Smoothing Inside (Concave) Curves

Discussion in 'Carpentry and Woodworking' started by Curmudgeon10, Feb 23, 2013.

  1. Feb 23, 2013 #1

    Curmudgeon10

    Curmudgeon10

    Curmudgeon10

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    I am building an arched valance for our kitchen window in front of the sink. The bottom rail provides the arch. Simply for stability, the rails and stiles are 3/4" PVC, and the two raised panels will be MDF.

    I've managed so far to layout the curved rail on the PVC and rough cut it. I've also smoothed the top side of the arch down to the layout line using primarily my belt sander but also some handwork. Now the question is how to smooth the underside of the arch, the "inside" or concave portion.

    The radius of this curve is about 6'6", (the arc itself is about 5' wide), gradual, but not so gradual that I can put the belt sander to it and not risk gouging places to the rear of the belt or digging in too much in the front.

    Anyone have any suggestions how to smooth this curve? It would be the same challenge if built from wood.
     
  2. Feb 24, 2013 #2

    CallMeVilla

    CallMeVilla

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    Send a pic or two ... I have an idea ... but I need to see the layout to make sure.
     
  3. Feb 24, 2013 #3

    poppa

    poppa

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    In the past I've used screen molding to bend over the bottom to cover the sawed edge. Assuming that's what your talking about.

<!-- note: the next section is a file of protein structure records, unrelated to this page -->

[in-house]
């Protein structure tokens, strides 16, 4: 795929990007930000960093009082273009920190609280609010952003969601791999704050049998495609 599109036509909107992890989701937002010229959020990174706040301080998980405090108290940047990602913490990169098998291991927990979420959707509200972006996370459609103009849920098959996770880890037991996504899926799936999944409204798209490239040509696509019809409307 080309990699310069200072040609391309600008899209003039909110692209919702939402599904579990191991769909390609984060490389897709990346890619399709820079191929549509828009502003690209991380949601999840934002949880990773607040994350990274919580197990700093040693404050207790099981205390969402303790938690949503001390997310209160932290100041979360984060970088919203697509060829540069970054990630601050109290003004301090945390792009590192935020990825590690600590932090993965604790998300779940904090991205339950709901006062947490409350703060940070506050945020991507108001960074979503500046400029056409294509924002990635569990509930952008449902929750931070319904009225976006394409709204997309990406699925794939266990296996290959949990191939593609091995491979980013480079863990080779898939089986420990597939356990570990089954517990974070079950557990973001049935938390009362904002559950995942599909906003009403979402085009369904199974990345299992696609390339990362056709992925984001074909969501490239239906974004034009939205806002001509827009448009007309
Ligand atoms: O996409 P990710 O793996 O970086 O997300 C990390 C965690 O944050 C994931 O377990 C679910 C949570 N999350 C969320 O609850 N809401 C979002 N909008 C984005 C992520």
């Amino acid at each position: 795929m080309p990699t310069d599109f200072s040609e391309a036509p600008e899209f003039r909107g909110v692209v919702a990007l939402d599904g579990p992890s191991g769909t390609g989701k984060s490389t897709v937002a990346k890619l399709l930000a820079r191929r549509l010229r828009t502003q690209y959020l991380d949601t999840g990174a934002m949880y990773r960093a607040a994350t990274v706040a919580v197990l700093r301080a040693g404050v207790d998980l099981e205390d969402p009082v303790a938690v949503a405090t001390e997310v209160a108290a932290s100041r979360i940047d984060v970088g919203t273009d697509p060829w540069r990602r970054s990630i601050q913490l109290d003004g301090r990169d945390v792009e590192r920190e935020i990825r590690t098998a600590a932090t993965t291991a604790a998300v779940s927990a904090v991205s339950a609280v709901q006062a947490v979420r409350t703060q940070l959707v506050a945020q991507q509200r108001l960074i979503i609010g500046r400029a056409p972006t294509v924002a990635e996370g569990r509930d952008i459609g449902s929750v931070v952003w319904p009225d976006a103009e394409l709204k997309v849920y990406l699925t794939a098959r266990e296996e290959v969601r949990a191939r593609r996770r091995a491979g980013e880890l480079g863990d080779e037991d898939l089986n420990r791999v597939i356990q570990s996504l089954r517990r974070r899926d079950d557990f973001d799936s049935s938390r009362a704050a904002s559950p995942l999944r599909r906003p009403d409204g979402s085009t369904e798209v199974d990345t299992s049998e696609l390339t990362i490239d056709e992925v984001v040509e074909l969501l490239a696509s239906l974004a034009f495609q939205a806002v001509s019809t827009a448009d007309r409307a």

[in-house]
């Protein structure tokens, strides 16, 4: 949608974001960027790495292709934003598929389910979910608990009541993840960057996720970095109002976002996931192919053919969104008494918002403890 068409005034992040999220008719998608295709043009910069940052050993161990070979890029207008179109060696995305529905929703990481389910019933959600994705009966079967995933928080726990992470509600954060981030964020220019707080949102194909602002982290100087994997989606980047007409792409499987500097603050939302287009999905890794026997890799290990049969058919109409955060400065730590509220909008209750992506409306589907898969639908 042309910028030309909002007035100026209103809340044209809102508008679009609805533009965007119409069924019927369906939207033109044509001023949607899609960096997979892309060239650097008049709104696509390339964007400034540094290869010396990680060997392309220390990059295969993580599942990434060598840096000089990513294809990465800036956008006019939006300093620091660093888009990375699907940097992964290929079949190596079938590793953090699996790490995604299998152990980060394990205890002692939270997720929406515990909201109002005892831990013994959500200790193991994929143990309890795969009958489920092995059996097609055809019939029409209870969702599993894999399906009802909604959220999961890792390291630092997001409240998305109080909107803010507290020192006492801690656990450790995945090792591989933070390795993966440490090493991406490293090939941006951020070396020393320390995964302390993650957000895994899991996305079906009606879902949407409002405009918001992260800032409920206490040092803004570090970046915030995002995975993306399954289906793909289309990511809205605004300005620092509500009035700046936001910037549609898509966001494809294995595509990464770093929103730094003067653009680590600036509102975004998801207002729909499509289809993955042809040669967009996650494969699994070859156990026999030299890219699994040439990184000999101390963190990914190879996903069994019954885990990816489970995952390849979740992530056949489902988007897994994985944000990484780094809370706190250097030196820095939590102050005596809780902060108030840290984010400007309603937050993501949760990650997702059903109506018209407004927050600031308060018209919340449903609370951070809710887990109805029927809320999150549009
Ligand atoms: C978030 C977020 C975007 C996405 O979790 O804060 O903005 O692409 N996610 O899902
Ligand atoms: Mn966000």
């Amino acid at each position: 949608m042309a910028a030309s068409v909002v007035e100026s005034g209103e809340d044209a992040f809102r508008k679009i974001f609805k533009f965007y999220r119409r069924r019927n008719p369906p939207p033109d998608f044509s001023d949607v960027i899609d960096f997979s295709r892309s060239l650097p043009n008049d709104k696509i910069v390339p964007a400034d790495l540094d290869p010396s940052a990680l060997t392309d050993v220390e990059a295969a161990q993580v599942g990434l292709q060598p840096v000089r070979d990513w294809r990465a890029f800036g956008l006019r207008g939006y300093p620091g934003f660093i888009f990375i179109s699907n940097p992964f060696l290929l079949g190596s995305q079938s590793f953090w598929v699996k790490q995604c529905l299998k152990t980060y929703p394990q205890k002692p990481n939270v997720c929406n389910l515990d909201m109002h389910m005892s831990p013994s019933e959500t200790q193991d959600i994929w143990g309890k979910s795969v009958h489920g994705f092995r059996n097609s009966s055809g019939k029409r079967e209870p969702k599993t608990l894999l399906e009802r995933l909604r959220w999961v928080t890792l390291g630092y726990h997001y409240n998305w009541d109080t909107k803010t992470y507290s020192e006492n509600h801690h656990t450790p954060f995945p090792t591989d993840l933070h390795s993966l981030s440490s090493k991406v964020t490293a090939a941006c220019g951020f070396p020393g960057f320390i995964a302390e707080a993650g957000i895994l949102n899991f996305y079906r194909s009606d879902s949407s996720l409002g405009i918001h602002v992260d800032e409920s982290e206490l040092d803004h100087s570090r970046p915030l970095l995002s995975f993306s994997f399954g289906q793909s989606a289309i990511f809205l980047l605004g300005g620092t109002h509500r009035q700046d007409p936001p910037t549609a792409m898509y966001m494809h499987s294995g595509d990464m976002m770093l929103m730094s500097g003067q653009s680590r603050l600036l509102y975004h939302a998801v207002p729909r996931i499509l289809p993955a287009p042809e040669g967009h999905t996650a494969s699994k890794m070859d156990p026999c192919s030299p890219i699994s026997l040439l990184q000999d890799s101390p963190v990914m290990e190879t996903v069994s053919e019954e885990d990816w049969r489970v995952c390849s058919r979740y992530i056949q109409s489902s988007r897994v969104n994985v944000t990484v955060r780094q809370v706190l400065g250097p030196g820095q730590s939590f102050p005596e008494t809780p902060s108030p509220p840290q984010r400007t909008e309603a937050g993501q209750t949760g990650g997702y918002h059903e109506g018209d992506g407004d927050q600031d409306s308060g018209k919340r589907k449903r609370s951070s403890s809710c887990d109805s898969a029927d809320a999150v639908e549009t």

4. Feb 24, 2013 #4

    Curmudgeon10

    Curmudgeon10

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    Since posting this, I've made a couple of decisions: a) I'm dropping the PVC. Not because I don't like it; I've made a number of projects from it. It's too MESSY. b) I'm going to use Poplar, and I've decided to set up a jig with my router on the inside radius first, and then route the outside curve next. Setup is a pain but it should give me an acceptable result.

    If routing the full thickness material is a problem, I'll use the same jig to make a template from hardboard, and then use a flush cutting bit on the router to true the poplar to the template.
     
  5. Feb 25, 2013 #5

    nealtw

    nealtw

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    What you needed was a drum sander, You could have set the belt sander on it's side and clamped it in place on a table big enough that you can slide the work past the sander and only use the front or back wheel of the belt sander. Best is to make a sample of half the length. When your happy with that you copy it with the router, now you have the two matching peices that you tack to your good wood and cut it out with the router.

    drum sander.jpg

    duplicating.jpg
     
  6. Feb 25, 2013 #6

    Curmudgeon10

    Curmudgeon10

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    I found the radius on my belt sander and the radius of the largest sanding drum on the drum sander to be too small to do very smooth work on this 6' - 6" radius. I'm going ahead with the router mounted on a 6'- 6" radius swing arm. Just checked with a cabinet maker who is doing my kitchen makeover, and he said that is what he does when doing "radius work."
     
  7. Feb 25, 2013 #7

    nealtw

    nealtw

    nealtw

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    Set it up plus 1/16" and then reset to get a nice smooth pass.
     
  8. Feb 26, 2013 #8

    Curmudgeon10

    Curmudgeon10

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    OK, thanks, good idea.
     

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